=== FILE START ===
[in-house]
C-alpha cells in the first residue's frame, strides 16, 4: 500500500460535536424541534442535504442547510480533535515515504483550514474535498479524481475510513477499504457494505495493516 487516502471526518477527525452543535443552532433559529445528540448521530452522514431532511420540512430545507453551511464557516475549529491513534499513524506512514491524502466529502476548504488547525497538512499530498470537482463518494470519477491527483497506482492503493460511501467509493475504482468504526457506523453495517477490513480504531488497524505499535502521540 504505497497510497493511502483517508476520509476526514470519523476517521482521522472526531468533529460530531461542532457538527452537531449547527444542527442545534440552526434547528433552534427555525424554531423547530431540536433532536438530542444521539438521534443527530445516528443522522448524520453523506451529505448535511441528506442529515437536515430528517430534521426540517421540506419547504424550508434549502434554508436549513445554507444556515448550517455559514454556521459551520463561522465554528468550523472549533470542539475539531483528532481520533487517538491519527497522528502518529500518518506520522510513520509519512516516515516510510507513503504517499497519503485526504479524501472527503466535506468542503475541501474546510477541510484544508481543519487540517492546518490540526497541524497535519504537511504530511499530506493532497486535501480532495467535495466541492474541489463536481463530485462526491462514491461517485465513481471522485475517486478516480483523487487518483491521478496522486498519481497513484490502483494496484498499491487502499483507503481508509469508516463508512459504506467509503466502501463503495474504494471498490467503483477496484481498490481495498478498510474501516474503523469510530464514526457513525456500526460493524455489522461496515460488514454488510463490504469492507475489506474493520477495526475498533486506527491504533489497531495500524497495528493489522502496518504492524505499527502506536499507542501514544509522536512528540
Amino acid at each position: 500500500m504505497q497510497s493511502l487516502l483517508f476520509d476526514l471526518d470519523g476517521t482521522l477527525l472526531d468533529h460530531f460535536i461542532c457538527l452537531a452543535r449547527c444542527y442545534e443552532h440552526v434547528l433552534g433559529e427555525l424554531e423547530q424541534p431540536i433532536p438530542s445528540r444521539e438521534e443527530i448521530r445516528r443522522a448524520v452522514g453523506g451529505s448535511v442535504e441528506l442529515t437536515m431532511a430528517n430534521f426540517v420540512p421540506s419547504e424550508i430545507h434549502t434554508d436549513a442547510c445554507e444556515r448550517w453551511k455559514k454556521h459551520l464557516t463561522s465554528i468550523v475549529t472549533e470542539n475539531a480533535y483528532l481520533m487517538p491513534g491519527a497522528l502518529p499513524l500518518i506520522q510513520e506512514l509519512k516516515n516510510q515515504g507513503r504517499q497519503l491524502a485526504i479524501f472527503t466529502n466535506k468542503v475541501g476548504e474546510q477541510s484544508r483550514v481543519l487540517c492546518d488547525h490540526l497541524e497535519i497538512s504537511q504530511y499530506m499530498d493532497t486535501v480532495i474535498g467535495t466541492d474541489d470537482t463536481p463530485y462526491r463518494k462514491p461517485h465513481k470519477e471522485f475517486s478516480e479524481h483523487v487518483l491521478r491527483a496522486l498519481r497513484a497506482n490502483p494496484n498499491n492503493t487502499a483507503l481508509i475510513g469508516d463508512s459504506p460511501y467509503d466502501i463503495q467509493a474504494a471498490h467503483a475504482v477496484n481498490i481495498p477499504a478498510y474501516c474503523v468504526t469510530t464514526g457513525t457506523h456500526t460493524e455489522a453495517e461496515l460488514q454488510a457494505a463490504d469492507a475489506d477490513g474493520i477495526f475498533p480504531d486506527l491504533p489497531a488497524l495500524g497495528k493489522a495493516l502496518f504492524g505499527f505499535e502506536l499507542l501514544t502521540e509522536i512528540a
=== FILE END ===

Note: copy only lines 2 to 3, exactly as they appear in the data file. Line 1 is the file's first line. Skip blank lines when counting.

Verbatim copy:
C-alpha cells in the first residue's frame, strides 16, 4: 500500500460535536424541534442535504442547510480533535515515504483550514474535498479524481475510513477499504457494505495493516 487516502471526518477527525452543535443552532433559529445528540448521530452522514431532511420540512430545507453551511464557516475549529491513534499513524506512514491524502466529502476548504488547525497538512499530498470537482463518494470519477491527483497506482492503493460511501467509493475504482468504526457506523453495517477490513480504531488497524505499535502521540 504505497497510497493511502483517508476520509476526514470519523476517521482521522472526531468533529460530531461542532457538527452537531449547527444542527442545534440552526434547528433552534427555525424554531423547530431540536433532536438530542444521539438521534443527530445516528443522522448524520453523506451529505448535511441528506442529515437536515430528517430534521426540517421540506419547504424550508434549502434554508436549513445554507444556515448550517455559514454556521459551520463561522465554528468550523472549533470542539475539531483528532481520533487517538491519527497522528502518529500518518506520522510513520509519512516516515516510510507513503504517499497519503485526504479524501472527503466535506468542503475541501474546510477541510484544508481543519487540517492546518490540526497541524497535519504537511504530511499530506493532497486535501480532495467535495466541492474541489463536481463530485462526491462514491461517485465513481471522485475517486478516480483523487487518483491521478496522486498519481497513484490502483494496484498499491487502499483507503481508509469508516463508512459504506467509503466502501463503495474504494471498490467503483477496484481498490481495498478498510474501516474503523469510530464514526457513525456500526460493524455489522461496515460488514454488510463490504469492507475489506474493520477495526475498533486506527491504533489497531495500524497495528493489522502496518504492524505499527502506536499507542501514544509522536512528540
Amino acid at each position: 500500500m504505497q497510497s493511502l487516502l483517508f476520509d476526514l471526518d470519523g476517521t482521522l477527525l472526531d468533529h460530531f460535536i461542532c457538527l452537531a452543535r449547527c444542527y442545534e443552532h440552526v434547528l433552534g433559529e427555525l424554531e423547530q424541534p431540536i433532536p438530542s445528540r444521539e438521534e443527530i448521530r445516528r443522522a448524520v452522514g453523506g451529505s448535511v442535504e441528506l442529515t437536515m431532511a430528517n430534521f426540517v420540512p421540506s419547504e424550508i430545507h434549502t434554508d436549513a442547510c445554507e444556515r448550517w453551511k455559514k454556521h459551520l464557516t463561522s465554528i468550523v475549529t472549533e470542539n475539531a480533535y483528532l481520533m487517538p491513534g491519527a497522528l502518529p499513524l500518518i506520522q510513520e506512514l509519512k516516515n516510510q515515504g507513503r504517499q497519503l491524502a485526504i479524501f472527503t466529502n466535506k468542503v475541501g476548504e474546510q477541510s484544508r483550514v481543519l487540517c492546518d488547525h490540526l497541524e497535519i497538512s504537511q504530511y499530506m499530498d493532497t486535501v480532495i474535498g467535495t466541492d474541489d470537482t463536481p463530485y462526491r463518494k462514491p461517485h465513481k470519477e471522485f475517486s478516480e479524481h483523487v487518483l491521478r491527483a496522486l498519481r497513484a497506482n490502483p494496484n498499491n492503493t487502499a483507503l481508509i475510513g469508516d463508512s459504506p460511501y467509503d466502501i463503495q467509493a474504494a471498490h467503483a475504482v477496484n481498490i481495498p477499504a478498510y474501516c474503523v468504526t469510530t464514526g457513525t457506523h456500526t460493524e455489522a453495517e461496515l460488514q454488510a457494505a463490504d469492507a475489506d477490513g474493520i477495526f475498533p480504531d486506527l491504533p489497531a488497524l495500524g497495528k493489522a495493516l502496518f504492524g505499527f505499535e502506536l499507542l501514544t502521540e509522536i512528540a